Arlan Hamilton, the Silicon Valley-based maverick and founder of Backstage Capital, couldn’t have known when she cut her deal with Penguin Random House that her first book would be released in the midst of a pandemic.Working from HomeLearn real insights as organizations find ways to keep people productive, connected, and secure as work moves from the office to the home.Ad by MicrosoftSee More
It’s available next week, on Cinco de Mayo, unlike the many other books slated for release during the weeks that COVID-19 has dominated our lives that have been postponed. But, in many ways, Hamilton’s book debut—a combination memoir and how-to—couldn’t have been better timed. Because if anyone has proven she knows how to advance, thrive, and remain resilient during a crisis, it’s this intrepid woman who hasn’t allowed fame, the skeptics, or haters to alter her path, her voice, or her mission.
About Damn Time: How to Turn Being Underestimated into Your Greatest Advantage, takes its title from Hamilton’s headline-grabbing 2018 launch of a $36 million fund to be exclusively earmarked for black women’s businesses. “They like to call it a diversity fund,” Hamilton said, announcing the fund at the 2018 United State of Women conference. “I call it the about damn time fund.”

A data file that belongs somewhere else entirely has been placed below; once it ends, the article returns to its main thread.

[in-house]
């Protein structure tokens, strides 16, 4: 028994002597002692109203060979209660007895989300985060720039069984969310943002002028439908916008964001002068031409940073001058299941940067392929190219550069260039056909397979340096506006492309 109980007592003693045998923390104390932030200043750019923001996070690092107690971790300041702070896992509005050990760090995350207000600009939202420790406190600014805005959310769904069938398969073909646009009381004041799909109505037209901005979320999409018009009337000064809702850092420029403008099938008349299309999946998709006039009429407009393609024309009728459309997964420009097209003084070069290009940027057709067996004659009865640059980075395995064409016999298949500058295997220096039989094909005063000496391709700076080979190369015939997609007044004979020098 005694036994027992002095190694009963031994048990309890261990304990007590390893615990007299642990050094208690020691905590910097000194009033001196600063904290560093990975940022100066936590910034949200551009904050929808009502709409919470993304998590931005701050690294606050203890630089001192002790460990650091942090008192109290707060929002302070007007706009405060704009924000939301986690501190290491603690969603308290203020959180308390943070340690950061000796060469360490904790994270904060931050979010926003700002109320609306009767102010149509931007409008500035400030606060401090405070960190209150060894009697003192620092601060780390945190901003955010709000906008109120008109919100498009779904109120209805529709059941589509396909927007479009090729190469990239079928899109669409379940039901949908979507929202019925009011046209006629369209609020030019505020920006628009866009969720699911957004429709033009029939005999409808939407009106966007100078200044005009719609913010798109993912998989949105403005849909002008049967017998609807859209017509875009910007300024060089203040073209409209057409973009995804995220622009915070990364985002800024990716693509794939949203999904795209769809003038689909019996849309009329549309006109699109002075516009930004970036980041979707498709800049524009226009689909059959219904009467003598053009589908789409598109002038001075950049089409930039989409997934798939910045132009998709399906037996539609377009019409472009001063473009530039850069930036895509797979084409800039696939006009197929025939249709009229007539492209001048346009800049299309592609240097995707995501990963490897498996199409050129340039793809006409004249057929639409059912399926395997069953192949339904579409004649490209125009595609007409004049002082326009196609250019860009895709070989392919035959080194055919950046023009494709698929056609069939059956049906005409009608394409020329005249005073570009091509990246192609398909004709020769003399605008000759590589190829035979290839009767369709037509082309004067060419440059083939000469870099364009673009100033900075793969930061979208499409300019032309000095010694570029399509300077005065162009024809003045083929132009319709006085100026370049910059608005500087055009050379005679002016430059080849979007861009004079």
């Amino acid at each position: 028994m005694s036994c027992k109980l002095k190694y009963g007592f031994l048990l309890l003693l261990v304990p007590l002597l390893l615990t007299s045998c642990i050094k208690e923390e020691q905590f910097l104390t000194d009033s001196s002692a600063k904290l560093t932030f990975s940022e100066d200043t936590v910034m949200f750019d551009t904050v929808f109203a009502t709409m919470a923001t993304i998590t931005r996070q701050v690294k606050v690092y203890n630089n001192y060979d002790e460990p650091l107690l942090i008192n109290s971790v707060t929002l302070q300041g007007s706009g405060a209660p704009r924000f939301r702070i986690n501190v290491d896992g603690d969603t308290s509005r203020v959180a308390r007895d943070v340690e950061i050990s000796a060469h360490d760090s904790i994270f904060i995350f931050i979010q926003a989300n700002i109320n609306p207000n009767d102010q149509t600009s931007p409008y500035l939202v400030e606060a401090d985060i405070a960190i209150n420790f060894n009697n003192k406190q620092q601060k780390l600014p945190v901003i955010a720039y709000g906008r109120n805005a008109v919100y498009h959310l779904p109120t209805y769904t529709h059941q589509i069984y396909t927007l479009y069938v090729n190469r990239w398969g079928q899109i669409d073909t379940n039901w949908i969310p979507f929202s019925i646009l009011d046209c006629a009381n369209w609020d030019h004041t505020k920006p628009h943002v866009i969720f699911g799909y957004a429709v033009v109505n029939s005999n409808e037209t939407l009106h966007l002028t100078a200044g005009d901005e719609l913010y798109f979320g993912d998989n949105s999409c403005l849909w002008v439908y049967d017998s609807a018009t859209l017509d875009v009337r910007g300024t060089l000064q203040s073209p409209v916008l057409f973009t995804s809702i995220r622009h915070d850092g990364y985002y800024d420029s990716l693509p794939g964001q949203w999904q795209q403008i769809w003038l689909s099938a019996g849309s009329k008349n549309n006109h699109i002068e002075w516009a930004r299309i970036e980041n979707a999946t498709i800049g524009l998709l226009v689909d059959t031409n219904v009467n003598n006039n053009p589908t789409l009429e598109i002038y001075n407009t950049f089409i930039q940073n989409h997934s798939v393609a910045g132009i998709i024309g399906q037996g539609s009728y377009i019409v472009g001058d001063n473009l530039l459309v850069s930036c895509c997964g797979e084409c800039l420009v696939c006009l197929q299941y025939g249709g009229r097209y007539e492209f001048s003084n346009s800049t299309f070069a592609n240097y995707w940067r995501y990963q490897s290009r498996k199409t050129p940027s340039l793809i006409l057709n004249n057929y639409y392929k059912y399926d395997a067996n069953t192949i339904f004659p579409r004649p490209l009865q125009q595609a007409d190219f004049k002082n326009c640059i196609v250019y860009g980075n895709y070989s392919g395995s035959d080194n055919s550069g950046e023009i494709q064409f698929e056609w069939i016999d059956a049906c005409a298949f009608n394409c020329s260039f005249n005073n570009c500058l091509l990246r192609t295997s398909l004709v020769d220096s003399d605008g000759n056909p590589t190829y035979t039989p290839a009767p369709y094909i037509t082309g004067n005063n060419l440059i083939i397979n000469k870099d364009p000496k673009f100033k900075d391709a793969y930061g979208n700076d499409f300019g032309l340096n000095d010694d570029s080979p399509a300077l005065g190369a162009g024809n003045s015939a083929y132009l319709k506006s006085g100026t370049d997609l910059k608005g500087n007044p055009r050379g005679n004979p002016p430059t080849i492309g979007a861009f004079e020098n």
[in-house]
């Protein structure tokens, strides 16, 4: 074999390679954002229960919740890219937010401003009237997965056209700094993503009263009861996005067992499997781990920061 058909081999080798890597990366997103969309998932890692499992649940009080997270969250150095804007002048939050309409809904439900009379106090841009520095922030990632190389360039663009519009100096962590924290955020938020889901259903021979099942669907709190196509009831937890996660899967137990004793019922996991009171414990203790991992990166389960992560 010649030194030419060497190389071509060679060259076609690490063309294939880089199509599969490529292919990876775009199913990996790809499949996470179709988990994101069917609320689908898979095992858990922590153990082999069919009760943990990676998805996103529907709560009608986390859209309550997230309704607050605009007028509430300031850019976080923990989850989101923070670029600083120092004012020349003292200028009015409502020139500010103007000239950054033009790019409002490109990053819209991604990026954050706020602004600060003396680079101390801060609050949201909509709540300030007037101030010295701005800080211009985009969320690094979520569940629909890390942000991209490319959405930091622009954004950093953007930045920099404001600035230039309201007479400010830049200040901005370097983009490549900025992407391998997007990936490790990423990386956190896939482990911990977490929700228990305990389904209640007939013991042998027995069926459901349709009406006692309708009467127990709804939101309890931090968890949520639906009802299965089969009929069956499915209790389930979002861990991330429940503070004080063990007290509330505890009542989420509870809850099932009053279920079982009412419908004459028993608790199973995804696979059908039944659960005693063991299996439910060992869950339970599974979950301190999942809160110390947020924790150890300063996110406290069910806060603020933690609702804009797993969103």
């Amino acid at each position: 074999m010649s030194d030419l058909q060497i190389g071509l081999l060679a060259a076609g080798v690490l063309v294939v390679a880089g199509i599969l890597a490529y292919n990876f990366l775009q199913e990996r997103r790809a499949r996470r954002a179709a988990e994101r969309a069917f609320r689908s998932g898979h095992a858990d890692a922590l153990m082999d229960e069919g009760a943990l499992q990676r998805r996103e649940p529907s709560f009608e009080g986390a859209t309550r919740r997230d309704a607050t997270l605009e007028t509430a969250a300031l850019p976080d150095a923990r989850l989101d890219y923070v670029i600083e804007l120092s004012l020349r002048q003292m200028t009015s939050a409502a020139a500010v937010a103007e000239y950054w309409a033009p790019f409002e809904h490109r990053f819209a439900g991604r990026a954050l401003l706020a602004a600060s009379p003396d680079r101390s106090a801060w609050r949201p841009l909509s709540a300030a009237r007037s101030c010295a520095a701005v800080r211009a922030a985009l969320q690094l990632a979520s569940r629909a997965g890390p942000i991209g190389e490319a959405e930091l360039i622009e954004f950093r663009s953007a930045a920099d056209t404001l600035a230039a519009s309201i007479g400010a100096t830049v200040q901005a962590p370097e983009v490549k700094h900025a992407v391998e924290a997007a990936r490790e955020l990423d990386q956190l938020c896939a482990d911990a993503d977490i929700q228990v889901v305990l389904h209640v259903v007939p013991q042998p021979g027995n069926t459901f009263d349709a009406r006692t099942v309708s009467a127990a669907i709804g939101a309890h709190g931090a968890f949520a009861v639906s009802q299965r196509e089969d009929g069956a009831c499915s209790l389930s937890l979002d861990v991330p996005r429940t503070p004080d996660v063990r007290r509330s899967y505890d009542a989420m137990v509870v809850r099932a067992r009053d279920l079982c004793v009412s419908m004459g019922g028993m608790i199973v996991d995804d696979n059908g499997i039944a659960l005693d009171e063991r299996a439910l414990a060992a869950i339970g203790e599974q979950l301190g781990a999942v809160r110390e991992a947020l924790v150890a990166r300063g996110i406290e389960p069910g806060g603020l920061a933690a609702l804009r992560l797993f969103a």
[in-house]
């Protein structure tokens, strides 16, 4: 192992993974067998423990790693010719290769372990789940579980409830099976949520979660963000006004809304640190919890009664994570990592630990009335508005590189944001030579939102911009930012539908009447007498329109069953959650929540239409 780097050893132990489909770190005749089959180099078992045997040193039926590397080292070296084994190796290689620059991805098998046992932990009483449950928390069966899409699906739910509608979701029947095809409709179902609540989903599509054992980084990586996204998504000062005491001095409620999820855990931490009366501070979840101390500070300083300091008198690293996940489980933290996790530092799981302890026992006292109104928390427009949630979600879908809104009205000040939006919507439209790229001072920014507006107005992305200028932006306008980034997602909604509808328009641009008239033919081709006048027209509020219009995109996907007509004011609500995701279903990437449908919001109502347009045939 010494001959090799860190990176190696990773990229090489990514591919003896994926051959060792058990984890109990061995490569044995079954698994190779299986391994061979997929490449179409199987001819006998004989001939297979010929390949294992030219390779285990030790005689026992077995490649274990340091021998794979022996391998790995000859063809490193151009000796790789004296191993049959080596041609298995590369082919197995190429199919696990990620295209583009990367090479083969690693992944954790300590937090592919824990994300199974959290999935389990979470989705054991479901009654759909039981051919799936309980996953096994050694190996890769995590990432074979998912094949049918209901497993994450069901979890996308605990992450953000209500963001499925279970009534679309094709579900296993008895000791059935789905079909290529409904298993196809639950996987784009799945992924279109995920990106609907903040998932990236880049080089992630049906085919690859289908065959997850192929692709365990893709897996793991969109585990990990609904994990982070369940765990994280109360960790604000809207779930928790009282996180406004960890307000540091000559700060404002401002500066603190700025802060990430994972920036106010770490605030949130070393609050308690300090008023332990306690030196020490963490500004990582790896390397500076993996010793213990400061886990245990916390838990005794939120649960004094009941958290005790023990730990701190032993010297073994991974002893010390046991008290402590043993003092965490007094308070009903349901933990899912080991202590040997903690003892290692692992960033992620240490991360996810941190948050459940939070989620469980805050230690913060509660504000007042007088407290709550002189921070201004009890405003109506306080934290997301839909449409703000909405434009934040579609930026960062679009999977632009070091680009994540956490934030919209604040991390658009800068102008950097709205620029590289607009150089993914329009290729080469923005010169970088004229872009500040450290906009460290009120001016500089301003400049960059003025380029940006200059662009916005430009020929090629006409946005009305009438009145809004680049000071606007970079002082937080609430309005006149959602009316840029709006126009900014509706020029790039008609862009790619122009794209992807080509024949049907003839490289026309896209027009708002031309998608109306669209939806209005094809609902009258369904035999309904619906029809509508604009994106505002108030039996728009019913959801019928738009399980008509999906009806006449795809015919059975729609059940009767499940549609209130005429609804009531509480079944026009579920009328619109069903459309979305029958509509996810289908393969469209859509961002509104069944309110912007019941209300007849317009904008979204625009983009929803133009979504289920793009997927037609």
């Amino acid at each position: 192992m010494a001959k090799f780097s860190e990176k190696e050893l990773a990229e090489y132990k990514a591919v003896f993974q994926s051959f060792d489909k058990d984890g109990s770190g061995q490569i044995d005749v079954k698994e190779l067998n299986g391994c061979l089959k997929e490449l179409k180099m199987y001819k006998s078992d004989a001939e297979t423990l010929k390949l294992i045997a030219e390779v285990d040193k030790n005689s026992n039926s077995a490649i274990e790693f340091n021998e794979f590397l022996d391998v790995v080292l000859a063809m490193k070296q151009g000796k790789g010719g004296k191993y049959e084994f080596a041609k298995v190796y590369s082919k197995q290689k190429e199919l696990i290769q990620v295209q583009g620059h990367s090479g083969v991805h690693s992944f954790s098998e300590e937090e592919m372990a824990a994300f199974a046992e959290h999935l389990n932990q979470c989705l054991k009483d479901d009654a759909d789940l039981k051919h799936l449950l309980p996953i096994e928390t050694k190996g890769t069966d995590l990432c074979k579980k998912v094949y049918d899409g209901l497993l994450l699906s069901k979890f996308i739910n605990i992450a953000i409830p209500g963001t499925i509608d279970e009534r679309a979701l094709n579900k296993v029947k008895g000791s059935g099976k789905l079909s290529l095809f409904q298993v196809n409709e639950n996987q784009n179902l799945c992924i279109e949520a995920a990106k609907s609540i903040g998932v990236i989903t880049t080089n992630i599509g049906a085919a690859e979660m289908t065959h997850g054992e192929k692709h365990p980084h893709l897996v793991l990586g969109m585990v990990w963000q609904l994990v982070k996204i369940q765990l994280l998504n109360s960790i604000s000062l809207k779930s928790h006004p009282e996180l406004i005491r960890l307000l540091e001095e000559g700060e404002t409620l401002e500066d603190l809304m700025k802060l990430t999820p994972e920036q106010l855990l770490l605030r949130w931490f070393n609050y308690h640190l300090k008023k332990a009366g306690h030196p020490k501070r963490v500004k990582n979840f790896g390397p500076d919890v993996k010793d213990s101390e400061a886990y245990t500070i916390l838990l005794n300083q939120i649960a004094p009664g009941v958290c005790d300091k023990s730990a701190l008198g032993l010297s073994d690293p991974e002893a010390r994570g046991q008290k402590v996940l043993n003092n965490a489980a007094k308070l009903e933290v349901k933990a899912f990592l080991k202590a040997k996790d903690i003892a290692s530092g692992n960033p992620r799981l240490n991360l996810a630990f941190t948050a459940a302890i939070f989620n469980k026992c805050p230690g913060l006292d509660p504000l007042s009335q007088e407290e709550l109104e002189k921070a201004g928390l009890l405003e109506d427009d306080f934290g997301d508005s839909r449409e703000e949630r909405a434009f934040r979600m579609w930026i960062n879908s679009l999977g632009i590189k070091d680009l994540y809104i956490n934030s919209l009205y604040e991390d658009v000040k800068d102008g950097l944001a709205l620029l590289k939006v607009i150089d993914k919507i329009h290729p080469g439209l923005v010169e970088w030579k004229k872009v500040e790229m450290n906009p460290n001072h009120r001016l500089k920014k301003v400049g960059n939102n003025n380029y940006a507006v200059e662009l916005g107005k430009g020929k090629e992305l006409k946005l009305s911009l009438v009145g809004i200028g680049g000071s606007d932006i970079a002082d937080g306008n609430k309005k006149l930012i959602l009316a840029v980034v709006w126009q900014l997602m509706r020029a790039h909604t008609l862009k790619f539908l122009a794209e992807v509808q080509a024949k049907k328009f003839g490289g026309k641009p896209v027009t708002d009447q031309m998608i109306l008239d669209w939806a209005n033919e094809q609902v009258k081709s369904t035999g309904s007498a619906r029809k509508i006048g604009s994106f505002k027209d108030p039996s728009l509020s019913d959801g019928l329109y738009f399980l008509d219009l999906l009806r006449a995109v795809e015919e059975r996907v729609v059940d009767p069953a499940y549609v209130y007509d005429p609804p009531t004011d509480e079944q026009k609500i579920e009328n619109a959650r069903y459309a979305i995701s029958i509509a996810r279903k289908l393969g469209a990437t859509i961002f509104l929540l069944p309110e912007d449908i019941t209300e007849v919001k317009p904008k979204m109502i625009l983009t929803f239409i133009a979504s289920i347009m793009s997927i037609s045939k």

By then, Hamilton was already a Silicon Valley legend with a counter-white-bro-culture profile. The fund was intended to be distributed $1 million at a time, advancing not only black female founders, but testing Hamilton’s long-held core investment strategy—publicly stated often—that given what chronically marginalized and underfunded founders managed to do, imagine what they could achieve if their seed funding was rightsized.
As a black, gay, female founder herself, Hamilton unabashedly embodies the intersection of everything venture capitalists—and tech, broadly—has traditionally misunderstood, overlooked, and underestimated. The Dallas-born-and-bred daughter of a single mom cut her teeth as a music industry tour manager for a Norwegian rock band that she roped in through a cold call.
She appeared in Silicon Valley at the height of the tech boom with grand ideas about investing in people like herself but with zero connections, no experience in finance, and—forget MIT or Stanford—no college degree at all.
Thanks to food stamps, the kindnesses of a few fast-made friends, and a fake-it-till-you-make-it-and-become-it mentality, Hamilton was able to survive in an environment that still causes many of her better prepared and positioned women and minority peers to give up.
An angel investor’s $25,000 check offered a breakthrough and, although the It’s About Damn Time Fund has hit significant snags, she has persisted, never once backing off of her outspoken stance on the outsized potential for marginalized businesses, if just given the same chances their white counterparts get.
Hamilton’s new book’s press release echoes data she often shares in interviews, that Backstage Capital has invested about $5 million so far, in chunks of $25,000 to $100,000, to about 100 business. There have been no exits to date, but in a July 2019 interview with Bloomberg Studio’s Emily Chang, Hamilton said those companies have generated “tens of millions” across the portfolio. “If we reach the end of 2020 and we have not seen some sort of interesting exit, we should be concerned,” she added.
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